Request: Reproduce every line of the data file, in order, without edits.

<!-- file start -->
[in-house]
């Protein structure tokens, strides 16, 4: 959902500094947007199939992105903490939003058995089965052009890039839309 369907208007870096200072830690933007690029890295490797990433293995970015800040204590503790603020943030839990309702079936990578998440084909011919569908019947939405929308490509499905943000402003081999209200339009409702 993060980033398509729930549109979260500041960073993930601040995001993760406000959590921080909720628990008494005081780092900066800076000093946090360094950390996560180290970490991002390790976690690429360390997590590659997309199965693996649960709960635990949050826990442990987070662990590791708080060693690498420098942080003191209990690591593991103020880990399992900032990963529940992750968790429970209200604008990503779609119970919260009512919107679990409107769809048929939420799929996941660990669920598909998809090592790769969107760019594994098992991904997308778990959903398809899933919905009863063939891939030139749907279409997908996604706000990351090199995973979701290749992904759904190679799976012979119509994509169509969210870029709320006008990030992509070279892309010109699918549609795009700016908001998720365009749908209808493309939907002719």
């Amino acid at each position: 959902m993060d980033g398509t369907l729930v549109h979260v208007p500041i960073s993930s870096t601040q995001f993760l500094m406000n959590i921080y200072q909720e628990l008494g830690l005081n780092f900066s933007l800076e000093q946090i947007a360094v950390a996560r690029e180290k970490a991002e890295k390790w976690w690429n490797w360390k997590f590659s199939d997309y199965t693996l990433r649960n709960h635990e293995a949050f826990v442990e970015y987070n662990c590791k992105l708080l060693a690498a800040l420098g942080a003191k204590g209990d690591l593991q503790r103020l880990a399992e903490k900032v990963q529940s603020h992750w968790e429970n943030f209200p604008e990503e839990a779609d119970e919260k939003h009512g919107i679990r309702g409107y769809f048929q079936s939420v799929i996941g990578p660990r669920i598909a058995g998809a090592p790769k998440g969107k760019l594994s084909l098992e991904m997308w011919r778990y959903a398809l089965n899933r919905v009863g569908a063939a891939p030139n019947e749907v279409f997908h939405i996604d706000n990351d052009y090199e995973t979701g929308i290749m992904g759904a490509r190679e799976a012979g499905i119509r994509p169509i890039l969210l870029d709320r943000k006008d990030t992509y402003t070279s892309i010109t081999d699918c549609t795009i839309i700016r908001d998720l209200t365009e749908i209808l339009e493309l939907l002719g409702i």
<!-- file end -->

[in-house]
């Protein structure tokens, strides 16, 4: 959902500094947007199939992105903490939003058995089965052009890039839309 369907208007870096200072830690933007690029890295490797990433293995970015800040204590503790603020943030839990309702079936990578998440084909011919569908019947939405929308490509499905943000402003081999209200339009409702 993060980033398509729930549109979260500041960073993930601040995001993760406000959590921080909720628990008494005081780092900066800076000093946090360094950390996560180290970490991002390790976690690429360390997590590659997309199965693996649960709960635990949050826990442990987070662990590791708080060693690498420098942080003191209990690591593991103020880990399992900032990963529940992750968790429970209200604008990503779609119970919260009512919107679990409107769809048929939420799929996941660990669920598909998809090592790769969107760019594994098992991904997308778990959903398809899933919905009863063939891939030139749907279409997908996604706000990351090199995973979701290749992904759904190679799976012979119509994509169509969210870029709320006008990030992509070279892309010109699918549609795009700016908001998720365009749908209808493309939907002719």
């Amino acid at each position: 959902m993060d980033g398509t369907l729930v549109h979260v208007p500041i960073s993930s870096t601040q995001f993760l500094m406000n959590i921080y200072q909720e628990l008494g830690l005081n780092f900066s933007l800076e000093q946090i947007a360094v950390a996560r690029e180290k970490a991002e890295k390790w976690w690429n490797w360390k997590f590659s199939d997309y199965t693996l990433r649960n709960h635990e293995a949050f826990v442990e970015y987070n662990c590791k992105l708080l060693a690498a800040l420098g942080a003191k204590g209990d690591l593991q503790r103020l880990a399992e903490k900032v990963q529940s603020h992750w968790e429970n943030f209200p604008e990503e839990a779609d119970e919260k939003h009512g919107i679990r309702g409107y769809f048929q079936s939420v799929i996941g990578p660990r669920i598909a058995g998809a090592p790769k998440g969107k760019l594994s084909l098992e991904m997308w011919r778990y959903a398809l089965n899933r919905v009863g569908a063939a891939p030139n019947e749907v279409f997908h939405i996604d706000n990351d052009y090199e995973t979701g929308i290749m992904g759904a490509r190679e799976a012979g499905i119509r994509p169509i890039l969210l870029d709320r943000k006008d990030t992509y402003t070279s892309i010109t081999d699918c549609t795009i839309i700016r908001d998720l209200t365009e749908i209808l339009e493309l939907l002719g409702i």